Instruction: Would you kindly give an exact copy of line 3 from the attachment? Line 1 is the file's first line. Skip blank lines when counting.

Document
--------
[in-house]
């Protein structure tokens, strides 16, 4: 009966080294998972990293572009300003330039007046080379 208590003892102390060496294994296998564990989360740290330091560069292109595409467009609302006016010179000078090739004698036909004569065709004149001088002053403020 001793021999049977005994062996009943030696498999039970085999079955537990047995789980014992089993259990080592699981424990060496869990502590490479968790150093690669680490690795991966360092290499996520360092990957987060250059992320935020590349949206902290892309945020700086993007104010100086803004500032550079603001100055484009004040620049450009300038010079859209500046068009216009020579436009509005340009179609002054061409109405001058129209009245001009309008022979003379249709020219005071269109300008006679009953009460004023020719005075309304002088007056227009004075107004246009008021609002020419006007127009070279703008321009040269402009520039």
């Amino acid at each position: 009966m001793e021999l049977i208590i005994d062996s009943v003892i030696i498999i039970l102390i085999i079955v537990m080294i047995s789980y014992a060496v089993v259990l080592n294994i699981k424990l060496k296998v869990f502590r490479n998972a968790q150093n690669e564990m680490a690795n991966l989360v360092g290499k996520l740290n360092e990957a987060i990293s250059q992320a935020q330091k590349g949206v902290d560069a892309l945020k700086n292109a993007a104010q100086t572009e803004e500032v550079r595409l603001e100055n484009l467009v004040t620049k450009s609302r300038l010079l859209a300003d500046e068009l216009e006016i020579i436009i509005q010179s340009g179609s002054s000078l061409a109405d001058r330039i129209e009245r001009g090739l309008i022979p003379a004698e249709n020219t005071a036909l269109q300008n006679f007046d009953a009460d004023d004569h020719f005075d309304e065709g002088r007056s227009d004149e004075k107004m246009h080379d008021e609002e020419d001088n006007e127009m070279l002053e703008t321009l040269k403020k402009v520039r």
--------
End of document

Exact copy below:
């Amino acid at each position: 009966m001793e021999l049977i208590i005994d062996s009943v003892i030696i498999i039970l102390i085999i079955v537990m080294i047995s789980y014992a060496v089993v259990l080592n294994i699981k424990l060496k296998v869990f502590r490479n998972a968790q150093n690669e564990m680490a690795n991966l989360v360092g290499k996520l740290n360092e990957a987060i990293s250059q992320a935020q330091k590349g949206v902290d560069a892309l945020k700086n292109a993007a104010q100086t572009e803004e500032v550079r595409l603001e100055n484009l467009v004040t620049k450009s609302r300038l010079l859209a300003d500046e068009l216009e006016i020579i436009i509005q010179s340009g179609s002054s000078l061409a109405d001058r330039i129209e009245r001009g090739l309008i022979p003379a004698e249709n020219t005071a036909l269109q300008n006679f007046d009953a009460d004023d004569h020719f005075d309304e065709g002088r007056s227009d004149e004075k107004m246009h080379d008021e609002e020419d001088n006007e127009m070279l002053e703008t321009l040269k403020k402009v520039r």